Nonpharmacological Treatment

Nonpharmacological treatments include behavioral methods and psychological treatment. Behavioral methods include biofeedback, relaxation techniques, and reinforcement of maintaining a regular schedule, exercise, healthy diet, and regular sleep. There are several modalities of biofeedback one can monitor body temperature on electromyography. The final goal is the same the extinction of pain behavior. Relaxation techniques include progressive muscle relaxation and imaginary- and suggestion-based...

Parkinsons Disease PD

PD is primarily a progressive, extrapyramidal (involving motor systems ofthe basal ganglia rather than the pyramidal tract) disorder with clinical motor features of stooped posture, bradykinesia (slowing of movement initiation), tremor (when the affected limb is at rest, but typically not during movement), cogwheel rigidity (i.e., rigidity that seems to catch and release, much like a cogwheel, when the clinician attempts to passively move the patient's limb), and festinating gait. Dementia has...

Etiology

In 1862, William John Little, an orthopedic surgeon, was the first to address and hypothesize on the etiology of CP. Little described developmental motor abnormalities in children as spastic rigidity.'' He hypothesized that prolonged premature labor, breech delivery, or birth asphyxia were the causes of cerebral damage resulting in impairments in posture and movement. However, since the 1860s, discussion has continued regarding the exact cause of CP because the clinical manifestations of the...

Therapeutic Interventions

The understanding that the autoimmune disease is caused by an immune response directed against self points to possible modes of therapeutic interventions. Following this understanding, it was possible to 1. Blocking MHC class II molecules By antibodies that are specific to the MHC or to the complex of particular MHC molecules with the pathogenic peptide embedded in its binding groove. Using peptides that bind the MHC and do not activate the pathogenic T cells thus, the peptides block the...

Learning and Memory

For some time, a division between the anatomical structures involved in declarative memory and those involved in procedural memory has been proposed. Declarative memory involves the ability to learn facts or items that can be deliberately recalled procedural learning involves the ability to master a set of procedures to perform a specific task. Procedural memory has been explored primarily in patients with degenerative diseases of the basal ganglia (i.e., Huntington's and Parkinson's diseases)....

Down Syndrome

Down syndrome (DS) is easily recognized by the lay population and perhaps thought to be synonymous with mental retardation. It is one of the most common genetic causes of mental retardation and perhaps the best known. It is estimated that DS occurs about 1 to 1.5 times every 1000 births. However, other estimates reveal DS may occur once in every 600 births. The risk of having a child with DS increases as the age of the mother increases. It is estimated that males are affected slightly more than...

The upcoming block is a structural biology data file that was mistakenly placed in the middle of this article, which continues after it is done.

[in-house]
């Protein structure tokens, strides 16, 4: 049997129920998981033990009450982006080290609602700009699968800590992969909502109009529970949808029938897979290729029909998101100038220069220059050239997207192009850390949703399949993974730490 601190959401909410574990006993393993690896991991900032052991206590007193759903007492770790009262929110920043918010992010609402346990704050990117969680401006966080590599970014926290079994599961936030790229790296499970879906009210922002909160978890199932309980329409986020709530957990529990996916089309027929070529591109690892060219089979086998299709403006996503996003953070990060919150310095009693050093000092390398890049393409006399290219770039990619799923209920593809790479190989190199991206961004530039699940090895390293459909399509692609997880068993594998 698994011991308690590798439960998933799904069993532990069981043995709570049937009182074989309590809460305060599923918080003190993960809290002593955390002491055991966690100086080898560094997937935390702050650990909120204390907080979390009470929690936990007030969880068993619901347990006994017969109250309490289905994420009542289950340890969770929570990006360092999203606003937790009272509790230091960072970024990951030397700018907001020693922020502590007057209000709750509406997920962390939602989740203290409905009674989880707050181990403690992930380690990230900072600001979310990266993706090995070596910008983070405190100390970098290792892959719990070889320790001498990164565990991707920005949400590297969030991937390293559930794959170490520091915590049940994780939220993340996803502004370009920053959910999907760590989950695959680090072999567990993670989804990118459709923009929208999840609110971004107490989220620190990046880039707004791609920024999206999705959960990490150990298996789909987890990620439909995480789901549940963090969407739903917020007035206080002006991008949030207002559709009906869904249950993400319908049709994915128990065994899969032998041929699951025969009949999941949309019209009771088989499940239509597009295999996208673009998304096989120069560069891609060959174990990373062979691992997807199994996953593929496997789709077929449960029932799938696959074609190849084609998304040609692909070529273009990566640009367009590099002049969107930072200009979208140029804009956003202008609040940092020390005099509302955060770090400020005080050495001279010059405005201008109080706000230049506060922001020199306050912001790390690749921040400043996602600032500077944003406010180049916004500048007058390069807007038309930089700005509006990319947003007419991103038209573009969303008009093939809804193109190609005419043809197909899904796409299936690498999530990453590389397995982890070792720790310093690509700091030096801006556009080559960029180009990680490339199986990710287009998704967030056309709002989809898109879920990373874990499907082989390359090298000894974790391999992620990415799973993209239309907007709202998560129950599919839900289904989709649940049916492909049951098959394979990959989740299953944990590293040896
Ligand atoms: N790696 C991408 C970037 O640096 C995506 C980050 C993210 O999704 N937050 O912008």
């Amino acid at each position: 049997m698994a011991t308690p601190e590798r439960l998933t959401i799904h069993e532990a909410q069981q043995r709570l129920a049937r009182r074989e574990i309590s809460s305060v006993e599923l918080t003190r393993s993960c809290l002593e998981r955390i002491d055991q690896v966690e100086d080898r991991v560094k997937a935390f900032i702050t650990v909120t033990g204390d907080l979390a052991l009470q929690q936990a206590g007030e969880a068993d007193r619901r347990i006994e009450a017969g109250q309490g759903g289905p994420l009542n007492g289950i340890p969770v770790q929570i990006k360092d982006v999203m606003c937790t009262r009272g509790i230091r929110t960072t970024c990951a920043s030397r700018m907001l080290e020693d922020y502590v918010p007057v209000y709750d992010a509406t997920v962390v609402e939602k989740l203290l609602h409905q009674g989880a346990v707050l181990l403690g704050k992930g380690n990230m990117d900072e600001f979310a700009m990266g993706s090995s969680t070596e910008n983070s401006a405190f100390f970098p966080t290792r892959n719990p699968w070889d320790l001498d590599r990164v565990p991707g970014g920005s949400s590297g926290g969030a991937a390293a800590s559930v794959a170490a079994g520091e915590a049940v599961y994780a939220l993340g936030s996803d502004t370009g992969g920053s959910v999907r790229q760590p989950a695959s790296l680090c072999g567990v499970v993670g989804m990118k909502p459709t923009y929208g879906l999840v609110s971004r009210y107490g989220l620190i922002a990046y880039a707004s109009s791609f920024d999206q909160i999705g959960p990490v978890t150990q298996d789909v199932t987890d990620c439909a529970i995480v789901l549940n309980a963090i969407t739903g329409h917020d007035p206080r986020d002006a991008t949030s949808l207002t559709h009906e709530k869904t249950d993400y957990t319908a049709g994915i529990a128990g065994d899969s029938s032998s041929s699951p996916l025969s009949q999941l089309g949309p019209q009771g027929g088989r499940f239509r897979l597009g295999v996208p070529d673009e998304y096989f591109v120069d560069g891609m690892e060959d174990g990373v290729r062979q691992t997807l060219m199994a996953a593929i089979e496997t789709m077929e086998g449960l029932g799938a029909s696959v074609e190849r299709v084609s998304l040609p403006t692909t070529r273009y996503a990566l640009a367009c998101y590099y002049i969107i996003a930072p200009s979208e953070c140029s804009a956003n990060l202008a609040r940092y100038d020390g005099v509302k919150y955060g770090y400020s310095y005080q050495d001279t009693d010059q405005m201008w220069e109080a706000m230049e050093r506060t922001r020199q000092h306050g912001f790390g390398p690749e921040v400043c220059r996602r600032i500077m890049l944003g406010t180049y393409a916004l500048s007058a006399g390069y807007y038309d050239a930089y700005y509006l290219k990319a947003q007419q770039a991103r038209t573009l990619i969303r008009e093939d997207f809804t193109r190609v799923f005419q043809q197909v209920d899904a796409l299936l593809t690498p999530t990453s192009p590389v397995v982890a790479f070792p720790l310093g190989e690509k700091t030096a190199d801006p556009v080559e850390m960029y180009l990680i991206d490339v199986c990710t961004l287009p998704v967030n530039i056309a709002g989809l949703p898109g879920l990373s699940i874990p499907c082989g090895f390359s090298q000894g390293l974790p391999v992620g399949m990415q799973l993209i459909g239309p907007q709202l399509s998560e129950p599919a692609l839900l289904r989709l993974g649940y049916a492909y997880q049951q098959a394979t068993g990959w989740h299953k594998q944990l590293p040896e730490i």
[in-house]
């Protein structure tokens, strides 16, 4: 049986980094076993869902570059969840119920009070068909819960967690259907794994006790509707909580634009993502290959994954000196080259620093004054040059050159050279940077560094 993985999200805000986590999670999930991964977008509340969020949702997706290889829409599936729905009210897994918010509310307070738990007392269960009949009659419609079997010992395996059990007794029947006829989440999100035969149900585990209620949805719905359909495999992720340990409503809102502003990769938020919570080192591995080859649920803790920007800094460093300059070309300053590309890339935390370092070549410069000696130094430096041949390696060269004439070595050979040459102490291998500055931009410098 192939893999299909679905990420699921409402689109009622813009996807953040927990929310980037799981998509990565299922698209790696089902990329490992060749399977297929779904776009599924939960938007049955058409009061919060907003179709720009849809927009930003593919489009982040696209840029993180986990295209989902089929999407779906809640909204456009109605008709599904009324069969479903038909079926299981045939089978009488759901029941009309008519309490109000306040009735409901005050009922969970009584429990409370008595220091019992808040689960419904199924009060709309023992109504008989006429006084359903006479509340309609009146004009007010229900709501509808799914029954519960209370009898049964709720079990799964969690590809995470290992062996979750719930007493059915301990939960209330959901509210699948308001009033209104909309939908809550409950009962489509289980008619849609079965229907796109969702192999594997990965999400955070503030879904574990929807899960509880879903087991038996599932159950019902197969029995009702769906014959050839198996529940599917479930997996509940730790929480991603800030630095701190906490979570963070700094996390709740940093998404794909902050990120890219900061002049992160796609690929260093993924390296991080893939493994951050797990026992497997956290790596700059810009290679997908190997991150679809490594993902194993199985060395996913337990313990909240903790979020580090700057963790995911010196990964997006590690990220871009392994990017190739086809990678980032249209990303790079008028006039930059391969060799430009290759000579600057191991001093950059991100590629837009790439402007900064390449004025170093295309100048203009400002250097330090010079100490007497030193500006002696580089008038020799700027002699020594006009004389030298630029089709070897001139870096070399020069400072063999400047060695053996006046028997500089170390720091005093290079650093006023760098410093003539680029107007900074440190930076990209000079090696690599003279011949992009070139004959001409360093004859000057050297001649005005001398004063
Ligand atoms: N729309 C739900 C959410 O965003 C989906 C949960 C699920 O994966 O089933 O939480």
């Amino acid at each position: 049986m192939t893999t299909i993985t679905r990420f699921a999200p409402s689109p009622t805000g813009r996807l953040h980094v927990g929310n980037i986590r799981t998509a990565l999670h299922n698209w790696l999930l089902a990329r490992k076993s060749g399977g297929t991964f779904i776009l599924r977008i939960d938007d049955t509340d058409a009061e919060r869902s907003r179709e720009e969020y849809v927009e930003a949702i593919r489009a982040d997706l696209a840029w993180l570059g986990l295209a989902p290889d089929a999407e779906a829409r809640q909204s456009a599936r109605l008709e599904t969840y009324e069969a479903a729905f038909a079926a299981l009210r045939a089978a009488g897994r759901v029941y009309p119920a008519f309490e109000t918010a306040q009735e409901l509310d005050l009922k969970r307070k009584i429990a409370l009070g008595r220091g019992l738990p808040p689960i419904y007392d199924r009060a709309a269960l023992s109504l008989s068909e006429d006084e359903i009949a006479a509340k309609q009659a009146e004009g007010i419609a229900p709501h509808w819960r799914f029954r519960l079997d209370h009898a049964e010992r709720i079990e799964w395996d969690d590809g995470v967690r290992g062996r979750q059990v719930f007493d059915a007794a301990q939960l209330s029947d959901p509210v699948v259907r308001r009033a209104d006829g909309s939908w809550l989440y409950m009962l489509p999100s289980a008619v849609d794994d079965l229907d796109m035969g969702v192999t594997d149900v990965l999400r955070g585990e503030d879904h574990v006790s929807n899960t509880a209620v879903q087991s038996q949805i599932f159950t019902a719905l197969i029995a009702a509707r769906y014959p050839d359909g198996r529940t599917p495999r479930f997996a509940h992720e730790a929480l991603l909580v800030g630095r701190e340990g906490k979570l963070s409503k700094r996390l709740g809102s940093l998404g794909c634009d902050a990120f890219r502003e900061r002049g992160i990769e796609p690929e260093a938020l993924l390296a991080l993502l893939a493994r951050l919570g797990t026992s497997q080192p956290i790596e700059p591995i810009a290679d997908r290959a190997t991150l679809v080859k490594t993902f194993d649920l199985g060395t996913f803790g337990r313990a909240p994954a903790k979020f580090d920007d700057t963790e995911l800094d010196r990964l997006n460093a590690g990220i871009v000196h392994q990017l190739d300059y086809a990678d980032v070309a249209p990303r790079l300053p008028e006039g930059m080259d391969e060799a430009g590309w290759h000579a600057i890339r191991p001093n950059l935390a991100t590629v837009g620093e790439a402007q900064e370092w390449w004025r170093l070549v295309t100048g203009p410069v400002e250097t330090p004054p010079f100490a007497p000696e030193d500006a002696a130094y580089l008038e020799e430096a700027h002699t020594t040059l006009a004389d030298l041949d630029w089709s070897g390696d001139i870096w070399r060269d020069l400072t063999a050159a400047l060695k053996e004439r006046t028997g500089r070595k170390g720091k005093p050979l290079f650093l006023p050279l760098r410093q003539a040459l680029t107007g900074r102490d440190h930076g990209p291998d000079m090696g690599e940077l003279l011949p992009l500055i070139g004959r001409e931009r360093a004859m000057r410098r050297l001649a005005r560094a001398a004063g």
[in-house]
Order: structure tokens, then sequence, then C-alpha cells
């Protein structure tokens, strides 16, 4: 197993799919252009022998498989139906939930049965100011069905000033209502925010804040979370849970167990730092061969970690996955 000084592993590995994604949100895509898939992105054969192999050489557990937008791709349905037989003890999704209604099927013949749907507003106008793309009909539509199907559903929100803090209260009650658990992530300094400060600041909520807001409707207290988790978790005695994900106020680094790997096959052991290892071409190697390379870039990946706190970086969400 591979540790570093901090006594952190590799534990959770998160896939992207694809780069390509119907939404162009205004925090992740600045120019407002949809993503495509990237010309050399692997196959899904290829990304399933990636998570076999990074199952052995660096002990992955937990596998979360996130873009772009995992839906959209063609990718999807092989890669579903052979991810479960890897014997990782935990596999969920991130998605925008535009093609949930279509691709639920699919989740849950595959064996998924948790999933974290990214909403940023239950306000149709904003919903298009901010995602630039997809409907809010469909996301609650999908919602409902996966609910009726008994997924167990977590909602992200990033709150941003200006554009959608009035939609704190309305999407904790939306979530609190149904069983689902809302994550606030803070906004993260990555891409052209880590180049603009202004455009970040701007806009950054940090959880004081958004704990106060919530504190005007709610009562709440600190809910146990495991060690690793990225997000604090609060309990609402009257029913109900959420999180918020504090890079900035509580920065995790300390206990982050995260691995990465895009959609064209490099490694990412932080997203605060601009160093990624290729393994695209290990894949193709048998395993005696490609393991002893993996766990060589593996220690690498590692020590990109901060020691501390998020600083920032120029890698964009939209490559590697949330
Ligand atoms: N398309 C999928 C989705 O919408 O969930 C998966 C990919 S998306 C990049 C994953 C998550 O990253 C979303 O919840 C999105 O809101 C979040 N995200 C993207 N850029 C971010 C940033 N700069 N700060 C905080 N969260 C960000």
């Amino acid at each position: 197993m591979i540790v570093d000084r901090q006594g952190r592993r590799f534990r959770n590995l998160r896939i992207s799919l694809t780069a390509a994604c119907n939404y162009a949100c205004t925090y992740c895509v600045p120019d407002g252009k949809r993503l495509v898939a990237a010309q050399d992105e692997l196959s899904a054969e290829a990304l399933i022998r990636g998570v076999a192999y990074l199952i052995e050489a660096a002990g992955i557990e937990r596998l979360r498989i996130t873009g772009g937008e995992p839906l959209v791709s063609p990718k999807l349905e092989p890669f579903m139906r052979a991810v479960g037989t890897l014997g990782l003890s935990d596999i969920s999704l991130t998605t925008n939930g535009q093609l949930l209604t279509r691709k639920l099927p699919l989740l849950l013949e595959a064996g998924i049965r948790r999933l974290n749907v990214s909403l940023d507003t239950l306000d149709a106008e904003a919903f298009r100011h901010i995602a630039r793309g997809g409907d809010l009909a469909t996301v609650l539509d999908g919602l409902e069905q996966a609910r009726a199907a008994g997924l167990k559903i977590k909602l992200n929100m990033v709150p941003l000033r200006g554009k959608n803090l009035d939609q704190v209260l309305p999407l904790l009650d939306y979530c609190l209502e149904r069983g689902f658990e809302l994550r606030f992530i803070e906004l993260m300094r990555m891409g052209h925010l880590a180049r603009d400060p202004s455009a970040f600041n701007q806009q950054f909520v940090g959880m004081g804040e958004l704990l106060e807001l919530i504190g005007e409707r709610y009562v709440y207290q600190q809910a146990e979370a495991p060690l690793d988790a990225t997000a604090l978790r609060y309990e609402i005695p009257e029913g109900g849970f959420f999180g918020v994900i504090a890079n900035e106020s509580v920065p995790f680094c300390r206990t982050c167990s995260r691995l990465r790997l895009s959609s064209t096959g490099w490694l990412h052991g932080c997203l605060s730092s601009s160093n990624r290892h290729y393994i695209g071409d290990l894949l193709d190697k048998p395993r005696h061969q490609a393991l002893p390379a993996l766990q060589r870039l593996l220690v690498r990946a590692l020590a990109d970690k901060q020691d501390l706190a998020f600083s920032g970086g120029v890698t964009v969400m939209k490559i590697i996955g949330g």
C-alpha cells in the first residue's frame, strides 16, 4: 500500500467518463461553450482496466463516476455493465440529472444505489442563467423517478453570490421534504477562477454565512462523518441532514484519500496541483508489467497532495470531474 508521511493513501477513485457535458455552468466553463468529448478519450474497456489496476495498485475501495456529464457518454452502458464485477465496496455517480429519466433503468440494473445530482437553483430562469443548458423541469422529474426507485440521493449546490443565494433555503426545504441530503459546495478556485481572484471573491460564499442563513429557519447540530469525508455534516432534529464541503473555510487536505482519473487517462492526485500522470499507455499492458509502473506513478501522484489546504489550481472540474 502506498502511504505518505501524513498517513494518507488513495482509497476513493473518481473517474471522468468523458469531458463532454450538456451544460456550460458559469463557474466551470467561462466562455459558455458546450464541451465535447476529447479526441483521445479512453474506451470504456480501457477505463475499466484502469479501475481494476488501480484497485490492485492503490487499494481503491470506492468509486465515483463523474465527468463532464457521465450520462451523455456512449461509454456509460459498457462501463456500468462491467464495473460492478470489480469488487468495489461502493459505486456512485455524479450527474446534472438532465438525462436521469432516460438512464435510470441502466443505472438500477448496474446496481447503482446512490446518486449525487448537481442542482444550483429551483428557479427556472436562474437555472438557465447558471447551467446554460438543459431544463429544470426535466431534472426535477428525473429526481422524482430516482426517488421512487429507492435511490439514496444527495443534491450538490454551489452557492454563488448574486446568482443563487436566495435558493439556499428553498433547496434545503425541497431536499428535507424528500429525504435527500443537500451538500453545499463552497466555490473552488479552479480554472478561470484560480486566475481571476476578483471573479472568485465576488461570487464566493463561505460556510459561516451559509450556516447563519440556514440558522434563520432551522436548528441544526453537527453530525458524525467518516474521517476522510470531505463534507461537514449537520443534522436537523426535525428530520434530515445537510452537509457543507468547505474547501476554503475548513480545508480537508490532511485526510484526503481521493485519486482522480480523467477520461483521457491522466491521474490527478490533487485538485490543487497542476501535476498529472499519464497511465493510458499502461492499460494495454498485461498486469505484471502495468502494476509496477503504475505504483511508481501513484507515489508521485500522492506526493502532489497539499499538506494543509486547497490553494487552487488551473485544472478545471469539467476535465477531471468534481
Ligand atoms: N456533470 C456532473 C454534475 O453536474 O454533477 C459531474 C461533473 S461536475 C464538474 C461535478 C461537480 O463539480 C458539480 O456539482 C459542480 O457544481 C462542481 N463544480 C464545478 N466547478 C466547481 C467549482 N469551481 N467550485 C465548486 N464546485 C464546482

Visual System

The primary visual cortex (Brodmann area 17) is located in and on either side of the calcarine sulcus, on the medial surface of the occipital lobe. It functions primarily in discerning the intensity, shape, size, and location of objects in the visual field. As with other cortical areas, the primary visual cortex is composed of six layers. Visual input from the lateral geniculate nucleus of the thalamus terminates primarily in layer 4. This input is then relayed through layers 2 and 3 to...

Neuroimaging Studies Of Category Learning

Functional magnetic resonance imaging (fMRI) studies also support the idea that there are multiple forms of categorization that depend on different brain systems. Application of explicit rules appears to activate frontal and parietal regions involved in working memory and selective attention. When nonverbal rules appear to guide responses, as in the probabilistic classification task described previously, activation has been reported in the caudate nucleus. Interestingly, this neostriatal...

Treatment And Prevention Of Neurocognitive Complications

The extent to which antiretroviral therapy protects against neurocognitive complications remains uncertain. Historical data indicate that the advent of the first antiretroviral (AZT) was associated with reduction in diagnosis of AIDS-associated dementia. However, not all investigators have reached the same conclusion. The advent of potent antiretroviral combination therapies holds with it the promise of reducing viral load to unmeasurable or very low levels. Studies are under way to determine...

Relaxation

The signal thus generated decays exponentially over time due to a number of processes. If the raw, exponential decay of the signal is measured (without doing anything else to create images), the process takes about 100 msec and the exponential time constant associated with that decay is conventionally called T2* (read tee-two-star). This decay in the measured signal is driven by a number of different physical processes. First, the protons slowly (on the time scale of seconds for most brain...

Control of Vertical Gaze in the Midbrain

A rostral portion of the midbrain reticular formation adjacent to the periaqueductal gray (riMLF) contains neurons whose primary on-directions are related to vertical gaze (combined head and eye movements), as do regions near the interstitial nucleus of Cajal (Fig. 1C). These burst neurons (both excitatory and inhibitory) fire during every vertical or torsional saccadic eye movement as well as during the quick phases of vertical, vestibularly induced nystagmus. Efferent projections from the...

Spectral Profiles